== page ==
“Well maybe he isn’t a hundred percent gay yet but he’s bi-curious and couldn’t bring himself to tell you”, chipped in my friend of the gay theory who seemed to be warming to her theme now that we were on our second bottle of red wine. “That’s why he’s done a bunk sweetie, without facing you properly, you mark my words.

“And you’re far too flippin gorgeous for him to leave you for some predatory wee tart with Tupperware tits and a trick pelvis”, said my friend sporting the ‘other woman’ theory. I laughed at the image; especially as two weeks of mourning and neglect had left my face looking like a smacked arse nestling in a string bag. Come to think of it, my arse looked in pretty much the same condition too. At least, I mused, my arse didn’t have hair on it so I could tell them apart if need be. I very much doubted that right now I could see off competition from Lilly Savage let alone someone who might just look like Barbie so I hoped she was wrong on that count.

I pulled myself out of my reverie; "or maybe, just maybe, it’s drugs or gambling or fraud or murder or rape or God knows what”, I said in sadness and desperation. I’d thought the unthinkable because I had no choice.

"I might never know", I said forlornly. "I may as well consult the ruins or the tarot cards or tomorrows horoscope for all the hope I have of hearing it from the horses mouth. Until then it's just guesswork and conjecture and only when he tells me the truth, will I know that I can treat it as hindsight, something that has already happened that I cannot change and that it is indeed an exact science".

Friday, 26 October 2007

Part 2 - The sands of time.....

…..ran inexorably slowly whilst I grieved. Grieved for the loss of our future together; for the loss of the perceived certainty of tomorrow; for the loss of the plans that we had together. Life stops. Just grinds to a halt. I was banjaxed. I’d accelerated slap bang wallop into a brick wall I didn’t see until it was much too late. Now every second felt like a minute, a minute an hour and a day an eternity. I had been sucker punched in the stomach and winded badly by his leaving so quickly and so suddenly. There hadn’t been enough time to absorb it all, to ask why, really why, he was going. I wished desperately for a fast forward button to speed me away from this nightmare part of my life; to take me past the hurt, the pain, the humiliation of rejection; of having to tell family and friends that he had gone and that I had been dumped on the middle aged scrap heap of life. Somehow it was easier to pretend that he had died for I couldn’t feel such shame and betrayal if he had just died; it wouldn’t have been his fault; I couldn’t then blame him or hate him for destroying my life because he never meant to; he just died; end of story; now get on with the grieving.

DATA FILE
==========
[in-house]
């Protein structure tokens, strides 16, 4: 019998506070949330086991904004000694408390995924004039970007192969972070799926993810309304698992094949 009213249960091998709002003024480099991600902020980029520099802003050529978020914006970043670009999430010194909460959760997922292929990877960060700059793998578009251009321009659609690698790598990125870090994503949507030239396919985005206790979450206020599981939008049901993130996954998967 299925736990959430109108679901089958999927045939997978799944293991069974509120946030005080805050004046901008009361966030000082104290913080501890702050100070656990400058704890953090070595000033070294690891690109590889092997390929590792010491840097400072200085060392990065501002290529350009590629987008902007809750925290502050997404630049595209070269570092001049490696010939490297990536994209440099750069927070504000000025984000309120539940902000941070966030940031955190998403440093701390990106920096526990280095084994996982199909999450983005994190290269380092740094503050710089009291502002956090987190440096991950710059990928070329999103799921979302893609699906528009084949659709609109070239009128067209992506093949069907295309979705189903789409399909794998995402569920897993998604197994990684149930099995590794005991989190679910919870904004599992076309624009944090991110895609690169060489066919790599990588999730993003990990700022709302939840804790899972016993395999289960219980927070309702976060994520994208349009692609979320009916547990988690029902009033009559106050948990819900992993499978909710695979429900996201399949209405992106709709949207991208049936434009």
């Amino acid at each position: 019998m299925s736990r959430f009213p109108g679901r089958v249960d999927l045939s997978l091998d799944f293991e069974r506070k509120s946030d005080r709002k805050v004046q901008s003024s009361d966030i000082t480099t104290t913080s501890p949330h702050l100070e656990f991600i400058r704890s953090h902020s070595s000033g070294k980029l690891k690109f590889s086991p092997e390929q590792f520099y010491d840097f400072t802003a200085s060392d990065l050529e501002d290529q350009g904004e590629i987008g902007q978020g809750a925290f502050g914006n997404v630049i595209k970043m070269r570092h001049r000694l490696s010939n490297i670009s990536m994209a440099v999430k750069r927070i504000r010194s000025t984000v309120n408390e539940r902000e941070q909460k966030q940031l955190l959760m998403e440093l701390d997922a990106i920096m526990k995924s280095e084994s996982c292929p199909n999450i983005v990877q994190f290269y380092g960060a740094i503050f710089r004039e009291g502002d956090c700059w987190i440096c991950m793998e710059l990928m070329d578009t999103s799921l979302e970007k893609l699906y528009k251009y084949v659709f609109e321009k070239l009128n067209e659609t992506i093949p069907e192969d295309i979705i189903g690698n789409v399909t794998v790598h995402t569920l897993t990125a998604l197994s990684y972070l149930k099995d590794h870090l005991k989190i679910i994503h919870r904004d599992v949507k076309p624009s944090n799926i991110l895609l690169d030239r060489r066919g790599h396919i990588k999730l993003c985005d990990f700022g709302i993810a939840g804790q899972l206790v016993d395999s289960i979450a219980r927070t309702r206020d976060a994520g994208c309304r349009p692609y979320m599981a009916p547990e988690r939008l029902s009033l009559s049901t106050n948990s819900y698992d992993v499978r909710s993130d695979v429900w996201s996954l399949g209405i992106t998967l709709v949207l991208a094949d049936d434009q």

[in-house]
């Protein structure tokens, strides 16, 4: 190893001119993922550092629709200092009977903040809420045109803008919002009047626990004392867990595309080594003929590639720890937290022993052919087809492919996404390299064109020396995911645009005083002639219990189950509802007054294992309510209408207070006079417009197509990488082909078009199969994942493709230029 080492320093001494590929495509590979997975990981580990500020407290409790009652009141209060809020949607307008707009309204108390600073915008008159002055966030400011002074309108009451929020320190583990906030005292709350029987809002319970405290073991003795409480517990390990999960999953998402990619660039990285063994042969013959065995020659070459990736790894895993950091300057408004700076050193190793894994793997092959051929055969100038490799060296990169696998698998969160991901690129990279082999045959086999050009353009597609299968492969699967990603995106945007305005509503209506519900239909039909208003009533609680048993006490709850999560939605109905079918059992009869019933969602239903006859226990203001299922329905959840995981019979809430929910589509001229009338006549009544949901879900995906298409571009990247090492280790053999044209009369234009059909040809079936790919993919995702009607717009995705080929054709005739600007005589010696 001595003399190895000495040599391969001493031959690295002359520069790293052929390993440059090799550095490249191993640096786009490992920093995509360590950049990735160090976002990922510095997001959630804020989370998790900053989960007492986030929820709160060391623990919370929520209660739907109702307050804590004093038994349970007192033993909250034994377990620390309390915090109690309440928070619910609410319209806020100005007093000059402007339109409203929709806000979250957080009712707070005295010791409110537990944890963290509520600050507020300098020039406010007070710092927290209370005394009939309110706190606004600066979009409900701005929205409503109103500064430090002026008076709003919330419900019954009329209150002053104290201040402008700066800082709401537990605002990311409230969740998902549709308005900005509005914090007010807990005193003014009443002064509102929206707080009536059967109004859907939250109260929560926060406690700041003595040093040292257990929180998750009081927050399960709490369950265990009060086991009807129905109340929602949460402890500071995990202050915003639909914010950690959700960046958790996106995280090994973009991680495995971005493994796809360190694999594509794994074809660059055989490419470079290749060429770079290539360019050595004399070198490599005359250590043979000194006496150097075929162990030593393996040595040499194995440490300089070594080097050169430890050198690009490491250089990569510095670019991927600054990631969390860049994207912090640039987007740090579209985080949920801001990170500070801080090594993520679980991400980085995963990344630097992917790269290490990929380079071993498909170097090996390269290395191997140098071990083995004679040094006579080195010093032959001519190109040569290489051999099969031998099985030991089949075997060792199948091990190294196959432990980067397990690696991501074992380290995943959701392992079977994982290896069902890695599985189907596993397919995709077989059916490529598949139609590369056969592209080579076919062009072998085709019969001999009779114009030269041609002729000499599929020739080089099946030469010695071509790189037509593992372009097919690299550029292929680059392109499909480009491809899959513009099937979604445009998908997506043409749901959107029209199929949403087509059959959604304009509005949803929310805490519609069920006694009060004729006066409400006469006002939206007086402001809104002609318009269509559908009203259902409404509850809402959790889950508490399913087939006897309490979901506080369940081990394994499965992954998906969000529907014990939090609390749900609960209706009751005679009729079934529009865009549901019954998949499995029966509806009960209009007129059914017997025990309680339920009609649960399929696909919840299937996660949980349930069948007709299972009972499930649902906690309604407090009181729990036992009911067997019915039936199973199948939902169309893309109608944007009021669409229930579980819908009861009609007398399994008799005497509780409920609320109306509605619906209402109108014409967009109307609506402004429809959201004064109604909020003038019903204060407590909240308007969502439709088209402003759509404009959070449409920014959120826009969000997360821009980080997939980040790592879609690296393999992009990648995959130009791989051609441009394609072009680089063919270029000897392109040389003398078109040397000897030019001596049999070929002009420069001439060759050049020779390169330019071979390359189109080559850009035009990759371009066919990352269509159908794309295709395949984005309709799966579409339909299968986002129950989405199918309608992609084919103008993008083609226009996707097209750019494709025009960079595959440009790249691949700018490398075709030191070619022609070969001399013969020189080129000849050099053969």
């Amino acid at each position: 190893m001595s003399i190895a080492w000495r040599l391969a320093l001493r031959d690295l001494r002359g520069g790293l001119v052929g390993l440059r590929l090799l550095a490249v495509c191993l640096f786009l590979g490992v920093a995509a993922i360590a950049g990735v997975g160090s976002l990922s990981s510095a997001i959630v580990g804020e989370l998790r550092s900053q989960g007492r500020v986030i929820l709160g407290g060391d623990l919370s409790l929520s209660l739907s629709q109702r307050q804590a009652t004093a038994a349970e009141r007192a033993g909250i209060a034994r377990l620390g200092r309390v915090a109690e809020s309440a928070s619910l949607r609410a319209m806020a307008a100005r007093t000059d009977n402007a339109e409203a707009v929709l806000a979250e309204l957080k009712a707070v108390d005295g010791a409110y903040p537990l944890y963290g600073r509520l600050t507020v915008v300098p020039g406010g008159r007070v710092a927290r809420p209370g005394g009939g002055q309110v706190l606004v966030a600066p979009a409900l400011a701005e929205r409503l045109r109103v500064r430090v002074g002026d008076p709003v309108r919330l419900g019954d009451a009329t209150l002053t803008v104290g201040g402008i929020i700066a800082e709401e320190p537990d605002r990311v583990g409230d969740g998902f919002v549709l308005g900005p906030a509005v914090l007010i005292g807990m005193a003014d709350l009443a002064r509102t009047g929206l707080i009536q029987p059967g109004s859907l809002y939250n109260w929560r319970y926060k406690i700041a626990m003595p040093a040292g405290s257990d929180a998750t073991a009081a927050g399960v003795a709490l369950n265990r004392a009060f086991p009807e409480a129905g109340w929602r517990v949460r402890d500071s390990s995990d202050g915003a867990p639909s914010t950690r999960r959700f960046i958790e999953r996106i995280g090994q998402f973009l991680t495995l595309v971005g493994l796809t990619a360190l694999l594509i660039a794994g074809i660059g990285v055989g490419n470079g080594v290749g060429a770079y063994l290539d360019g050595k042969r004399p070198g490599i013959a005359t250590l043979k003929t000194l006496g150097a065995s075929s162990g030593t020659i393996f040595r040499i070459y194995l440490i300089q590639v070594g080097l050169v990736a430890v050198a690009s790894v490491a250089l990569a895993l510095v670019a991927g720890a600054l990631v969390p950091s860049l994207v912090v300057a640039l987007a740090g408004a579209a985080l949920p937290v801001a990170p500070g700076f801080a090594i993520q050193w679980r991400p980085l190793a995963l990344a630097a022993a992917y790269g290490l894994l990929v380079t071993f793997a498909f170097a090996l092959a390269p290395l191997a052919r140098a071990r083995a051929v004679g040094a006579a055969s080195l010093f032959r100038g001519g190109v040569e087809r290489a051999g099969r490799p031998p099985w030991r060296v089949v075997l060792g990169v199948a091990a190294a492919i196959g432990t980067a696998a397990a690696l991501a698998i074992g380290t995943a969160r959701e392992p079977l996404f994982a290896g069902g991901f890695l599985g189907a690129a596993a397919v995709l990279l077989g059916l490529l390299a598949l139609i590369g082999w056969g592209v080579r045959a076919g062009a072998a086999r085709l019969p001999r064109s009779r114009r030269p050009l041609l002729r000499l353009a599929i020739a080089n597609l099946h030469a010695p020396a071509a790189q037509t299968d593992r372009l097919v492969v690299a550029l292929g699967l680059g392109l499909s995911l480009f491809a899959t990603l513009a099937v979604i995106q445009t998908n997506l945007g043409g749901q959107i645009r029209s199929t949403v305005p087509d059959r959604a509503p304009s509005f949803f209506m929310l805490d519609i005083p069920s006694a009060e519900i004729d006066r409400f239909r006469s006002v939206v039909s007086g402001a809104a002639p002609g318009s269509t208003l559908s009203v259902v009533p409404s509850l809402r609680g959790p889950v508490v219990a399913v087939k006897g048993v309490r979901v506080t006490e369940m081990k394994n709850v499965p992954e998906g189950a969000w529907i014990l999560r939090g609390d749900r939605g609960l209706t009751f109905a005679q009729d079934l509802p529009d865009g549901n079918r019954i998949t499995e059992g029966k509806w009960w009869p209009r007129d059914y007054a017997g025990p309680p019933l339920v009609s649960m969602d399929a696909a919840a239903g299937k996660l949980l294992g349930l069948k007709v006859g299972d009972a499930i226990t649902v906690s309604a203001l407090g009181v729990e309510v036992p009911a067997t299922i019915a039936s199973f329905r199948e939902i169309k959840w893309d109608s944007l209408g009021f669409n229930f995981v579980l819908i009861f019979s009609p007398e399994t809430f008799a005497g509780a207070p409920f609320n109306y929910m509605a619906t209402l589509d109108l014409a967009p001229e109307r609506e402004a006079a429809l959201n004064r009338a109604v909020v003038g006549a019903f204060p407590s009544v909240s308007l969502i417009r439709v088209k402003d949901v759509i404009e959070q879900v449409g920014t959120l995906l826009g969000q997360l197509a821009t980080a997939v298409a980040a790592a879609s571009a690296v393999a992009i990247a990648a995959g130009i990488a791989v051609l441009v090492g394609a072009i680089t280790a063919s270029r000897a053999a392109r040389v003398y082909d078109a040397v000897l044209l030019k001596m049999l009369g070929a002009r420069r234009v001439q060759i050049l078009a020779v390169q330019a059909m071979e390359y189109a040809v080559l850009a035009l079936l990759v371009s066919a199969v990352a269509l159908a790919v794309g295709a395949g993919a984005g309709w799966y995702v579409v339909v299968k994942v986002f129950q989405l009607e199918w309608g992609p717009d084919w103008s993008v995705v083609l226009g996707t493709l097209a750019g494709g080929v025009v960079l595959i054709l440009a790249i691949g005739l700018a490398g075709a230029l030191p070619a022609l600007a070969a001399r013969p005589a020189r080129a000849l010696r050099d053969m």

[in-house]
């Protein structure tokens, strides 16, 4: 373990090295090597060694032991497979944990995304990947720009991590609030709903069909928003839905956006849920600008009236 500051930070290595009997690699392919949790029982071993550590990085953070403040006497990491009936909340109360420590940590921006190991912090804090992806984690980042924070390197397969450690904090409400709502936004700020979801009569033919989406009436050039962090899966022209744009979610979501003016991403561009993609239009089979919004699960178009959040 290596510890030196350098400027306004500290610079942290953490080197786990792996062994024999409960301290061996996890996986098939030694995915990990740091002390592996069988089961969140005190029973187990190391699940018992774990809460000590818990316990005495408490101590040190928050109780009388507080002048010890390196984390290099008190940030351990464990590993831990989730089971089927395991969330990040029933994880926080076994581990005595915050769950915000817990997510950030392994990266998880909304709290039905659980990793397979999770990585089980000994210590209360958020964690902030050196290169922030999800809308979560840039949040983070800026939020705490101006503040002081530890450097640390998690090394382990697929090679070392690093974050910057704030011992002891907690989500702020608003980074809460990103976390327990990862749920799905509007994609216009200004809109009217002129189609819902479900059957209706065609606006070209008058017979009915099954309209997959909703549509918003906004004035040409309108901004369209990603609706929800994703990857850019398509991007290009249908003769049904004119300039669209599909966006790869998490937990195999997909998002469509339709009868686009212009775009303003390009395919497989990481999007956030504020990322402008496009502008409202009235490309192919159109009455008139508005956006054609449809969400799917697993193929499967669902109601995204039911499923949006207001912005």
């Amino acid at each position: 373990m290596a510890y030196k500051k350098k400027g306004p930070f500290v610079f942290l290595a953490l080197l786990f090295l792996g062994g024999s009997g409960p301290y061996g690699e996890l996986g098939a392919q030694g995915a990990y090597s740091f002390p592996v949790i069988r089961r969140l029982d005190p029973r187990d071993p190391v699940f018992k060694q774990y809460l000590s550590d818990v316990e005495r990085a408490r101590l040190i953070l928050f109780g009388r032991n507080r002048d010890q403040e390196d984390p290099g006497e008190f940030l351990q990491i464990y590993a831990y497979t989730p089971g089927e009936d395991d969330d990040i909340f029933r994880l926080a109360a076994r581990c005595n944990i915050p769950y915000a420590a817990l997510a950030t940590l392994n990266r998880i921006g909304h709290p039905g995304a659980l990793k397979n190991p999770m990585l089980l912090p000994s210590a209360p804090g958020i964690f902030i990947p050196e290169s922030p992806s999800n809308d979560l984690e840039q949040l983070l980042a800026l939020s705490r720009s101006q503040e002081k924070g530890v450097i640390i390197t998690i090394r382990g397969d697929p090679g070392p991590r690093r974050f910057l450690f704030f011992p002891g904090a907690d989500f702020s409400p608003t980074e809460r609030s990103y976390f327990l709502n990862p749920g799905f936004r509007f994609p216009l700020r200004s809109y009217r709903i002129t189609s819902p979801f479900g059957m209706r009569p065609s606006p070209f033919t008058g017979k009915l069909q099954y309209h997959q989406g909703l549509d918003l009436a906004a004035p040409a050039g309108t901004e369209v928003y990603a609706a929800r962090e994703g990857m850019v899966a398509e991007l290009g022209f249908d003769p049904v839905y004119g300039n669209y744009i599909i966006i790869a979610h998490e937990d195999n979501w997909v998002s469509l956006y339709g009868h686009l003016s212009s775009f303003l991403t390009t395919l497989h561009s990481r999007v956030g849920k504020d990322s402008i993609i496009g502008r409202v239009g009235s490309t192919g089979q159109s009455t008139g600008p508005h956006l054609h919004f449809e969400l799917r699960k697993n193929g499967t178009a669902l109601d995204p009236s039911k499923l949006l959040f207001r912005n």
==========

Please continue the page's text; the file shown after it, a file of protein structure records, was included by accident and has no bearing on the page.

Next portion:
I felt a fraud grieving for a lost love, but it is grief, except I knew that one day it was inevitable that our paths would cross again. That one day I would have the anguish of seeing him happy and in love with someone else; I could easily have gouged my eyes out there and then to make sure I never captured that memory to replay for the rest of my life.

In the first real thrust of passion in the early days of our relationship he had promised that he would never hurt me. “How could you have lied so?”, I asked over and over. "If I had known how bad it felt to lose you then I would never have let myself love you so much".

My friend, my lover, my mentor, my future had bolted from my life and I knew not why.

Tuesday, 23 October 2007

Part 1 - "Procrastination is the thief of time"...........

…….My husband responds as I complain that I have writers block; that it is so bad even Dyno-rod or semtex couldn’t shift it and that I’m going to give up this blogging lark. I’m such a wee gobshite that he can’t believe that I have nothing to say and tells me “to get on with it” before he hurriedly kisses me goodbye and rushes out the door on his way to work. I’ve, tried but damn it, maybe if I leave things for a while something interesting might pop up and I’ll be off again writing like a demon, perpetually re-writing my prose in the search of the ever elusive perfect sentence. But, I can procrastinate for Britain, and would deservedly earn a gold medal for my efforts in the art of displacement activities.

I’ve never been domestically oriented in any way, shape or form and as long as I am alive there will always be a thriving small business empire in the guise of cleaners, gardeners, decorators and window cleaners. I refuse to lie on my death bed wishing I had done more ironing. That said, when there is a deadline looming, a difficult report to write or indeed a blog to compose there is nothing more distracting to me than the sudden need to attack a pile of ironing, to clean the cooker, (a job I completely detest), or to get behind the furniture and vacuum up those dust bunnies that have lain dormant for six months. Any old displacement activity will suffice in the process of avoiding what really needs to be done.